Your startup needs an enemy

What to do (and what not to) so your marketing packs a punch

David Sacks, the founder of Yammer and one of the Paypal mafia, wrote an essay last month, an absolute masterclass in thinking about marketing.

Note point number 3: Attack the status quo.

Over to Sacks:

Your startup has an opponent, but it’s not your competitors; it’s some version of the status quo. You need to name this enemy. Marc Benioff convinced the world that software was the enemy. Did Benioff mean all software or just the kind that has to be installed? Presumably the latter — but those are the kinds of details that can be explained once you have someone’s attention. 

At my company Yammer, we identified our enemy as a rigid org chart that trapped information, stifled dissent, and created bureaucracy. Our description evolved, as we were constantly searching for better ways to articulate the problem. Just as we iterated on our product to achieve greater product-market fit, we would iterate on our messaging to achieve greater resonance. The more vividly you describe the need for change, the more obvious the need for your product will become.

Chapter 8 of the Basecamp book Getting Real is called Pick a Fight.

From the chapter:

When we decided to create project management software, we knew Microsoft Project was the gorilla in the room. Instead of fearing the gorilla, we used it as a motivator. We decided Basecamp would be something completely different, the anti-Project.

We realised project management isn’t about charts, graphs, reports and statistics — it’s about communication. It also isn’t about a project manager sitting up high and broadcasting a project plan. It’s about everyone taking responsibility together to make the project work. Our enemy was the Project Management Dictators and the tools they used to crack the whip.

A paragraph later:

One bonus you get from having an enemy is a very clear marketing message. People are stoked by conflict. And they also understand a product by comparing it to others. With a chosen enemy, you’re feeding people a story they want to hear. Not only will they understand your product better and faster, they’ll take sides. And that’s a sure-fire way to get attention and ignite passion.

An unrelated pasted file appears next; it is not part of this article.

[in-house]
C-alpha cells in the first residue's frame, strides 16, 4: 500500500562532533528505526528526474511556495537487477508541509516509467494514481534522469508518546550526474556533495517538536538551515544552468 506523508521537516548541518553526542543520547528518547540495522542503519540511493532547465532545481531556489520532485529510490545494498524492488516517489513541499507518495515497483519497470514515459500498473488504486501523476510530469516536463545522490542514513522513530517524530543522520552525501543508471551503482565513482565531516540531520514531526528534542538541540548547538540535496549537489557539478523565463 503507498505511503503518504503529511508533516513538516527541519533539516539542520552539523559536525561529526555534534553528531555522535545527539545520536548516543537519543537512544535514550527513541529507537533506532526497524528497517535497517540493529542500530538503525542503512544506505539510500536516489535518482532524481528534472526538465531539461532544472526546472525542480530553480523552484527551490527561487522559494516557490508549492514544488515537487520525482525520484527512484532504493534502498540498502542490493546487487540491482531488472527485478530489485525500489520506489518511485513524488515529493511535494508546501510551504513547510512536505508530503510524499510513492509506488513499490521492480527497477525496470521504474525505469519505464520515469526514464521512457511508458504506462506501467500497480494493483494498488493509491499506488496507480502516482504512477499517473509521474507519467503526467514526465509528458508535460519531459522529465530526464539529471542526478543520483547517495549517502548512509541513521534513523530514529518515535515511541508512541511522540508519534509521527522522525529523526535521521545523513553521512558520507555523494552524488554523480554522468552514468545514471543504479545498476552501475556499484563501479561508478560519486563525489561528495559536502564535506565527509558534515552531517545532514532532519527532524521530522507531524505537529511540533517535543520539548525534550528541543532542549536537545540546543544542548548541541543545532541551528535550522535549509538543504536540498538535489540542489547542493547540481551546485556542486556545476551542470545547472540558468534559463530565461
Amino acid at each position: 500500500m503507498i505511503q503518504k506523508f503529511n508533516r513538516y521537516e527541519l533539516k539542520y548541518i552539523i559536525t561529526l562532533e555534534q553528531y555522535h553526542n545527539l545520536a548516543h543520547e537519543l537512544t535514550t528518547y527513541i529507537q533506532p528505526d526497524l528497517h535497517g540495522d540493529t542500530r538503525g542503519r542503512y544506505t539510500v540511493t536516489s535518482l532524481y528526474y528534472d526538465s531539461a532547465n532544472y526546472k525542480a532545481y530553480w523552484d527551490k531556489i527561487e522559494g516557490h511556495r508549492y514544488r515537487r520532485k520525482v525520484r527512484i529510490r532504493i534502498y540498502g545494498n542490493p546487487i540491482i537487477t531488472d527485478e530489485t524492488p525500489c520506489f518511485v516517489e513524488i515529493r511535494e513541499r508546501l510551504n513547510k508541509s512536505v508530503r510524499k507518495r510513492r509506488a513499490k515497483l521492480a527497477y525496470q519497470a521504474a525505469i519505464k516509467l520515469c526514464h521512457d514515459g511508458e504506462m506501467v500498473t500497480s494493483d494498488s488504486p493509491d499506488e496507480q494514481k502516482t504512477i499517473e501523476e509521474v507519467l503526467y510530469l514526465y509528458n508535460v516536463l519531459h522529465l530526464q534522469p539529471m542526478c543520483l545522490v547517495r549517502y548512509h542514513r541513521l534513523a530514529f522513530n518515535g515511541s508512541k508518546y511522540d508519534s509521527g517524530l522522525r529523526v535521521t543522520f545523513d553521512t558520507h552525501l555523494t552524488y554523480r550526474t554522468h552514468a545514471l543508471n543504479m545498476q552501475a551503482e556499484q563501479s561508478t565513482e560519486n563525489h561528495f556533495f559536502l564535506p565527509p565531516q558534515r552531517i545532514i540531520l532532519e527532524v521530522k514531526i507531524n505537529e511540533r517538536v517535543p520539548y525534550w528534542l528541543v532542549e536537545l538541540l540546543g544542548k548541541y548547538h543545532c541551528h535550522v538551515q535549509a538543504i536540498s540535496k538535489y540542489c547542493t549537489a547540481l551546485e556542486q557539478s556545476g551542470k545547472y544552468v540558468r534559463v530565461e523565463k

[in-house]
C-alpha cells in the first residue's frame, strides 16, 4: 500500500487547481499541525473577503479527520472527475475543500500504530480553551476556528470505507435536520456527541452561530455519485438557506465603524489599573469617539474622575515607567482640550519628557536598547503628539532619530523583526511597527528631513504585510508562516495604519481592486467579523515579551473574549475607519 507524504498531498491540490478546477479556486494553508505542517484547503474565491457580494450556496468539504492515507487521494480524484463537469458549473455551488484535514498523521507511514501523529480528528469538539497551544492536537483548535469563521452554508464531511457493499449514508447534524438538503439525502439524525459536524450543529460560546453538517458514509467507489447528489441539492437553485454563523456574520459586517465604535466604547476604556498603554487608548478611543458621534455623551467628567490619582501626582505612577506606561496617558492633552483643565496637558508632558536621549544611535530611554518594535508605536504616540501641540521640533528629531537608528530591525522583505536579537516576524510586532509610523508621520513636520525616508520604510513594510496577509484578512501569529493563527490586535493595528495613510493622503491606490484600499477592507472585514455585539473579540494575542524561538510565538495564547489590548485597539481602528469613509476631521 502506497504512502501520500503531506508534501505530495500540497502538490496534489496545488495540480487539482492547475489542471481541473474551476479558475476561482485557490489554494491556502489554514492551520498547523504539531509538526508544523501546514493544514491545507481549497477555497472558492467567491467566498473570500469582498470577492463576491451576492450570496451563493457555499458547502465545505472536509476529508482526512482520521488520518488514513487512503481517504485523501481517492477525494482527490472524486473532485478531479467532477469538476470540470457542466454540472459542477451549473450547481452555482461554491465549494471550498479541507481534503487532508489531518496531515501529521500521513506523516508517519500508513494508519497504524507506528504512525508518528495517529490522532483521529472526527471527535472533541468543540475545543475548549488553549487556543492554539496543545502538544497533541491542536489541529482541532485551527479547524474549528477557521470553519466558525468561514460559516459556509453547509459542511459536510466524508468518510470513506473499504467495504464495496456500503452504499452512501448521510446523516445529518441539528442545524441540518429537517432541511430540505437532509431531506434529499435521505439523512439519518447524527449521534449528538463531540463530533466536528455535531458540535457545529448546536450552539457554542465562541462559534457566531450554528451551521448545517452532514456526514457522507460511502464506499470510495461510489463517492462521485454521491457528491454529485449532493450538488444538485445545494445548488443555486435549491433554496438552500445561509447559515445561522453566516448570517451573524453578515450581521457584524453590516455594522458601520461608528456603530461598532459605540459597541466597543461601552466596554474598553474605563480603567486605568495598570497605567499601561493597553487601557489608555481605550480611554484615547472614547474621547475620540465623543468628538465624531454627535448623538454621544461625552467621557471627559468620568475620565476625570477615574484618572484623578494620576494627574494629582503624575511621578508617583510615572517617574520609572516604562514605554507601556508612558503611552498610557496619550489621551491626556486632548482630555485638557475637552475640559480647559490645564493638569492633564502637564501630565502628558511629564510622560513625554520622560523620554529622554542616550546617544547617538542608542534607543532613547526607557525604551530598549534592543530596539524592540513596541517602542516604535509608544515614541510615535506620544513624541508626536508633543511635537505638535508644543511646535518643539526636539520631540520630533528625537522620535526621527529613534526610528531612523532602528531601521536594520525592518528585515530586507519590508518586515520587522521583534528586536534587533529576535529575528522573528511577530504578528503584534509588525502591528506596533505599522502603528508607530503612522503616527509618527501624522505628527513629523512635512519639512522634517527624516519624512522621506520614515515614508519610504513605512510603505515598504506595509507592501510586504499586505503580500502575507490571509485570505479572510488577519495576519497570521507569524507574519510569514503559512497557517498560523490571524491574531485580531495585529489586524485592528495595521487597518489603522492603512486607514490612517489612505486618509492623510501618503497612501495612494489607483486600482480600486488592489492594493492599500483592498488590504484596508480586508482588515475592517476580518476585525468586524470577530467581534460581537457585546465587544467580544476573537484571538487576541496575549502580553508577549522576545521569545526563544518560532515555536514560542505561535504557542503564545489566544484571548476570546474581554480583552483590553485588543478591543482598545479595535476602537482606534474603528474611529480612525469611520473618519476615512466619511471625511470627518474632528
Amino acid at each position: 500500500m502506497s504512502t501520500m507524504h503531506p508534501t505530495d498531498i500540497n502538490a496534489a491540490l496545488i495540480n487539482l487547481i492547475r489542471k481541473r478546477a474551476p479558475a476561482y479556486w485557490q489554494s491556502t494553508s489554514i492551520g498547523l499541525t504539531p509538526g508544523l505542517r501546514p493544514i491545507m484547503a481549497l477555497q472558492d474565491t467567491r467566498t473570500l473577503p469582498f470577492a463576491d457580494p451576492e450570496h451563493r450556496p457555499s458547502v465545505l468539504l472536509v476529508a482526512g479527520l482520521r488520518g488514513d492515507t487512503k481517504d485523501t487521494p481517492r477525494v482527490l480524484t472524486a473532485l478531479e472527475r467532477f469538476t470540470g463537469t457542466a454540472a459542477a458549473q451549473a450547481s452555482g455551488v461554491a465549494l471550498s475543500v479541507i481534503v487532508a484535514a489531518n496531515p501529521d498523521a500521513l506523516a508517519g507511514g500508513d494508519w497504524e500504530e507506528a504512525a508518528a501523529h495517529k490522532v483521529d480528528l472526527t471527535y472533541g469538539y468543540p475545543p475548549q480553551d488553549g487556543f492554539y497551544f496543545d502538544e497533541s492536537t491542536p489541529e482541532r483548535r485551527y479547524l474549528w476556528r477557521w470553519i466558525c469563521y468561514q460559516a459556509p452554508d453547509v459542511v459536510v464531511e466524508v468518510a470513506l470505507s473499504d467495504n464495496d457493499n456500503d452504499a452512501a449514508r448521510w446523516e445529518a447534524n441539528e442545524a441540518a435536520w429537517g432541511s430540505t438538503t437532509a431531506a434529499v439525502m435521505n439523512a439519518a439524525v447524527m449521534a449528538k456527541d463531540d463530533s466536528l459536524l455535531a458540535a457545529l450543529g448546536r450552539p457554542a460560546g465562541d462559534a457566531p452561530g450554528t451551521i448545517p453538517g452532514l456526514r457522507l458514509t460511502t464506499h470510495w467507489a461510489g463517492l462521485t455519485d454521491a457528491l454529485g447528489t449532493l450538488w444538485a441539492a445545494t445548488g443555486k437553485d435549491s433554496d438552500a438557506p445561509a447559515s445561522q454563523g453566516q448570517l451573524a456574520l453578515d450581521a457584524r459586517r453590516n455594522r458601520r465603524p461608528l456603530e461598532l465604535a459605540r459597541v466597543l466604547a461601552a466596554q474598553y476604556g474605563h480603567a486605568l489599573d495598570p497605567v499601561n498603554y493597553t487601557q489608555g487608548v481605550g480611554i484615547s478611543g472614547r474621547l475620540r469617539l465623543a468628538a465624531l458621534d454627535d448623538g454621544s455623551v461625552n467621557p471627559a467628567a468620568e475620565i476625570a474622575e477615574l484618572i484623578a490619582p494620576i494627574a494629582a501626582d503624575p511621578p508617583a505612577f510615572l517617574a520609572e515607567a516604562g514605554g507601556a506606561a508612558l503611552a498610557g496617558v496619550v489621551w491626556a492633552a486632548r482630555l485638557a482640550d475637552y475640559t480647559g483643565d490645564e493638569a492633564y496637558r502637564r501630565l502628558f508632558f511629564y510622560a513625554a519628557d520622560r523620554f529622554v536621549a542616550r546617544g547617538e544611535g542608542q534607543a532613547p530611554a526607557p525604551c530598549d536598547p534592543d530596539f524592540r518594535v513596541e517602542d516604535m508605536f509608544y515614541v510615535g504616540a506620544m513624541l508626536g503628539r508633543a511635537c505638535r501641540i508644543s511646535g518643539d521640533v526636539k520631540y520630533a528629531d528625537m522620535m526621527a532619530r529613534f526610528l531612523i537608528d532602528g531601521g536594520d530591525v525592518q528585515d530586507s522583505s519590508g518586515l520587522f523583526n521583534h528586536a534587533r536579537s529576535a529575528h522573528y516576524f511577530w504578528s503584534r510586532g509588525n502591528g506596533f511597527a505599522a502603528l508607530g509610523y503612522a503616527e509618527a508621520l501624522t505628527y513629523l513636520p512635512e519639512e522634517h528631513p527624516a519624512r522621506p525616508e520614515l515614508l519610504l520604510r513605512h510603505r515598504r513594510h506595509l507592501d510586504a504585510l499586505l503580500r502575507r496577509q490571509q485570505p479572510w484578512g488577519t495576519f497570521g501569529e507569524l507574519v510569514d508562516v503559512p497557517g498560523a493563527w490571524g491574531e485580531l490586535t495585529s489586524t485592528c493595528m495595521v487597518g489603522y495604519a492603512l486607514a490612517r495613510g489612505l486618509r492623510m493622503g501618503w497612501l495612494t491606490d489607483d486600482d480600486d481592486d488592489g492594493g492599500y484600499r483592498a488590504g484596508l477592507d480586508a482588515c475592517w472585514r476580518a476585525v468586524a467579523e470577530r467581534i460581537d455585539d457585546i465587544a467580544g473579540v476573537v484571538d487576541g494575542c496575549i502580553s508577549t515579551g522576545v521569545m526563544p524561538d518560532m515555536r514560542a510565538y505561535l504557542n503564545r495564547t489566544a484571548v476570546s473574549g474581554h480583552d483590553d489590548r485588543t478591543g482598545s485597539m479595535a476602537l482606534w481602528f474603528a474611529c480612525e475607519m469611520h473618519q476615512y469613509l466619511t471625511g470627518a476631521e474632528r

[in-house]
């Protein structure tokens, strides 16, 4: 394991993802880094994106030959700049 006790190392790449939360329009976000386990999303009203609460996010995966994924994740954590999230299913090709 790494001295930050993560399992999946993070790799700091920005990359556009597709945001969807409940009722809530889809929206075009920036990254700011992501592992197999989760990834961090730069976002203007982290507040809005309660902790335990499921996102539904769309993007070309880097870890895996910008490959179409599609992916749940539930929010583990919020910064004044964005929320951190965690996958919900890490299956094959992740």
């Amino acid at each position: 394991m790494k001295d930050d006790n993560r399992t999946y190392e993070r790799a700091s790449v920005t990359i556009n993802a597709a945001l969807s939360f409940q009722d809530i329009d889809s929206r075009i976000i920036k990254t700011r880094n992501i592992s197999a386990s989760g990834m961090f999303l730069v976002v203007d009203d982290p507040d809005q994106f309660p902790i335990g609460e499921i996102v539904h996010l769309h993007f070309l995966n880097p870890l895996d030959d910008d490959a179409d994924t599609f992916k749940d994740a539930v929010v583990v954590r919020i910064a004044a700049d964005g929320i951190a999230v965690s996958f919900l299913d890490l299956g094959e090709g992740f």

Does the playbook sound familiar to you, especially in the context of Basecamp?

It does to me.

Because Basecamp very recently used these very ideas to launch and catapult Hey, their new email product, to immediate success. They picked a fight with email in general, in particular attacking Gmail and its stagnation head-on. This gave them great publicity, and people took sides. They didn’t stop there. They picked another fight with Apple on App store guidelines, harvesting even more publicity.

Make no mistake: Every step that led to these confrontations was deliberate. Basecamp wanted the fight. And they got what they wanted from it. From nothing, Hey is now a serious product, a competitor to Superhuman and Gmail.

In a 2013 Fast Company article, Gregory Ciotti of Help Scout (he’s now at Shopify) cites a paper by psychologist Henri Tajfel, which states that one of the main reasons Apple has such a fan following is that they have drawn a line in the sand, and have clearly chosen an enemy for their customers.

Group formation, it would seem, is strengthened enormously when the group has an enemy. If you’ve ever wondered why fans of opposing sports teams (that have never met) can become so antagonistic to their opponents while being so close-knit to fellow fans (that they’ve also never met), this research is your answer.

If you recall Apple’s famous Mac vs. PC ads or its earlier 1984 advertisement, the message is clear: Apple is for hip, young, creative people and the PC is for corporate drones who use their beige boxes for little more than creating Excel spreadsheets.

Remember, the enemy you pick has to be bigger than you.

Always punch up, never down.

The world always roots for the underdog, never for the (perceived) bully.

Zendesk forgot this when they punched down at a little Indian startup called Freshdesk back in 2012.

You should not.

In January this year, I was working on a consulting project with a fintech startup.

Their premise was simple: They would help MSMEs with loans for their GST payments (which is one very specific pain point, especially with the new regulations).
I was tasked with telling a story that would be easy to communicate to the semi-urban and rural Indian MSME audience.

It took me some time, but the enemy I came up with was the moneylender. The character itself has a storied history in literature, most famously William Shakespeare’s Shylock in The Merchant of Venice. This also meant familiarity; we would not have to explain the negative connotation. The faceless moneylender was an abstract enough character so no one could really take offence, and most importantly, it was easy for the product’s audience to understand.

I had picked a fight, and chosen an enemy. And because the character was an abstraction, I had punched up, at the status quo, not down.

Alas, we couldn’t get to the finish line with this, though. The startup pivoted, and then the pandemic struck. But I always tell this story as the one campaign of mine which I would’ve loved to see go live.